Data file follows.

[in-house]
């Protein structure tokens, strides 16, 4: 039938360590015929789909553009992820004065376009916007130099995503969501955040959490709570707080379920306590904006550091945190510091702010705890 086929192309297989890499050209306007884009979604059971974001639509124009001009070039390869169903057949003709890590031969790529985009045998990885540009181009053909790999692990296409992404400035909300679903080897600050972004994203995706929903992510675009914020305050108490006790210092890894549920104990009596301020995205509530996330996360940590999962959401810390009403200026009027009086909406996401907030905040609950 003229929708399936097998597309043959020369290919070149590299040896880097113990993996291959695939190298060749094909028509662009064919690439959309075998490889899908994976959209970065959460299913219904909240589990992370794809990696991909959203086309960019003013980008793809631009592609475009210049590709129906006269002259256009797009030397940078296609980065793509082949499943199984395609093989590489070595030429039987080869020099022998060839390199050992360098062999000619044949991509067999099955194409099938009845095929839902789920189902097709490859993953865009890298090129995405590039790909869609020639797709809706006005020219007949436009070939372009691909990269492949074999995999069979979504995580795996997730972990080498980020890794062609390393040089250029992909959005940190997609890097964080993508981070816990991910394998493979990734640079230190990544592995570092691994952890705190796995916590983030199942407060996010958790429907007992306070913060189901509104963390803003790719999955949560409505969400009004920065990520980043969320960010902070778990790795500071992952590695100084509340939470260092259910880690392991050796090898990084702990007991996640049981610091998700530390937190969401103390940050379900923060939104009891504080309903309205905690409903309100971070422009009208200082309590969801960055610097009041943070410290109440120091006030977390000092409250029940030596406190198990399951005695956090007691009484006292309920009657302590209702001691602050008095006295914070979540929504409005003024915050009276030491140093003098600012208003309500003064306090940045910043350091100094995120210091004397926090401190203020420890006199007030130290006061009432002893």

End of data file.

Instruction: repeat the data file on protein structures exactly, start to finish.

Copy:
[in-house]
């Protein structure tokens, strides 16, 4: 039938360590015929789909553009992820004065376009916007130099995503969501955040959490709570707080379920306590904006550091945190510091702010705890 086929192309297989890499050209306007884009979604059971974001639509124009001009070039390869169903057949003709890590031969790529985009045998990885540009181009053909790999692990296409992404400035909300679903080897600050972004994203995706929903992510675009914020305050108490006790210092890894549920104990009596301020995205509530996330996360940590999962959401810390009403200026009027009086909406996401907030905040609950 003229929708399936097998597309043959020369290919070149590299040896880097113990993996291959695939190298060749094909028509662009064919690439959309075998490889899908994976959209970065959460299913219904909240589990992370794809990696991909959203086309960019003013980008793809631009592609475009210049590709129906006269002259256009797009030397940078296609980065793509082949499943199984395609093989590489070595030429039987080869020099022998060839390199050992360098062999000619044949991509067999099955194409099938009845095929839902789920189902097709490859993953865009890298090129995405590039790909869609020639797709809706006005020219007949436009070939372009691909990269492949074999995999069979979504995580795996997730972990080498980020890794062609390393040089250029992909959005940190997609890097964080993508981070816990991910394998493979990734640079230190990544592995570092691994952890705190796995916590983030199942407060996010958790429907007992306070913060189901509104963390803003790719999955949560409505969400009004920065990520980043969320960010902070778990790795500071992952590695100084509340939470260092259910880690392991050796090898990084702990007991996640049981610091998700530390937190969401103390940050379900923060939104009891504080309903309205905690409903309100971070422009009208200082309590969801960055610097009041943070410290109440120091006030977390000092409250029940030596406190198990399951005695956090007691009484006292309920009657302590209702001691602050008095006295914070979540929504409005003024915050009276030491140093003098600012208003309500003064306090940045910043350091100094995120210091004397926090401190203020420890006199007030130290006061009432002893």